Hope can happen when we do this together
During this pandemic, many have suffered with their mental health and may feel hopeless. September is Suicide Prevention Month, and Red Oak United Methodist Church would like to highlight how awareness and togetherness can be a formula for suicide prevention.
Together We’re Better!
This pandemic can be very isolating, so the support of others (even virtually) can be helpful when having suicidal thoughts. Proverbs 17:17 states, “ A true friend shows love at all times, and is a brother who is born for times of distress.” Making others aware of your feelings can help with a burden that may seem unbearable.
It’s OK to get Professional Help!
Suicidal thoughts may also be a symptom of mental or emotional sickness, and like physical diseases, this is nothing to be ashamed of. “Healthy people do not need a physician, but those who are ill do.”—Matthew 9:12. Please seek medical help from a professional physician as soon as possible, and local crisis centers provide invaluable support as well.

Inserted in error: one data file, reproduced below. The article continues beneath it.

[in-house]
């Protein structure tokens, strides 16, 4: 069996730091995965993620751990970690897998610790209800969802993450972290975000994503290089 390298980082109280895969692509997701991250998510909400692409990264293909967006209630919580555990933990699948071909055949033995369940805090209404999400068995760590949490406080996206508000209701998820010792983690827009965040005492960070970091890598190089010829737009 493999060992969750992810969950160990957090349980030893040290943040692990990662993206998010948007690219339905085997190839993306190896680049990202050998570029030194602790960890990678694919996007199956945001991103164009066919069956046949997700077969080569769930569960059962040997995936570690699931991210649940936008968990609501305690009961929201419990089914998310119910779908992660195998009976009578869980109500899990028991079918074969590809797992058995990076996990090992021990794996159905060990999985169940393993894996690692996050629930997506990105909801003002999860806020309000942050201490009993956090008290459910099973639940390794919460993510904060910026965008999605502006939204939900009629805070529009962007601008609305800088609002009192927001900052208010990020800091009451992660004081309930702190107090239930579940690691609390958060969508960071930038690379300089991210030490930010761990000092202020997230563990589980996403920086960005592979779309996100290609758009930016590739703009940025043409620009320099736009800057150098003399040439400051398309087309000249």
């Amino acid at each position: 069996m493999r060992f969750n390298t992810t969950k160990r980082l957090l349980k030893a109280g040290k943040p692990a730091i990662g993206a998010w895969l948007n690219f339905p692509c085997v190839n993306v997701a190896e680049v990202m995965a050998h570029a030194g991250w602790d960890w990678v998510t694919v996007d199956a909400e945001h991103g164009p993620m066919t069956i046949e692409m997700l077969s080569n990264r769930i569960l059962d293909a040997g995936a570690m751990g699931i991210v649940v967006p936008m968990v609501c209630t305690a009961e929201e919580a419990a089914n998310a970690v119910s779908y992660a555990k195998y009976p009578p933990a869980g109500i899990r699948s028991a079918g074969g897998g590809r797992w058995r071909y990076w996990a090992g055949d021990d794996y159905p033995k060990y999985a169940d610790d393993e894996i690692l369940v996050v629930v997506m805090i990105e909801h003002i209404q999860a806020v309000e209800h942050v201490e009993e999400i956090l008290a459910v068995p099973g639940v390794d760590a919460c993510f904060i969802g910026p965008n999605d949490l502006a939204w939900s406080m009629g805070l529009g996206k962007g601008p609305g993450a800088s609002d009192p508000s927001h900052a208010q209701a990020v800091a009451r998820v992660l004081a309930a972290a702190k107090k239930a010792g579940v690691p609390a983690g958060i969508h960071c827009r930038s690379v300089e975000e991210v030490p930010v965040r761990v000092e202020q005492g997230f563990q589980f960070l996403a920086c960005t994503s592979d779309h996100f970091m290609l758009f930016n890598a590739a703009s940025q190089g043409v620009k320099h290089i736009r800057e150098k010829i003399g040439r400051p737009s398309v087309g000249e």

Be Aware of the Signs!
If it is you or a loved one thinking about self harm, it is important to recognize the warning signs of suicide. Risk factors can not cause or predict a suicide attempt, but they are important to be aware of, especially if the behavior is new, has increased, or seems related to a painful event, loss, or change. If you or someone you know is showing any of these, seek help by calling an emergency hotline.
Please remember that you may feel hopeless, but God sees what you are going through. Psalm 34 18-19 reads: “The Lord is close to the brokenhearted and saves those who are crushed in spirit. The righteous person may have many troubles, but the Lord delivers him from them all”. He cares about you—even if you have lost your will to live. No matter how sad your situation seems today, it can change tomorrow. You can undo a lot of things, but you cannot undo suicide. So hold on to the belief that hope can happen when we do this together!
The National Alliance on Mental Illness has a National Suicide Prevention Lifeline available at all times, 1-800-273-TALK.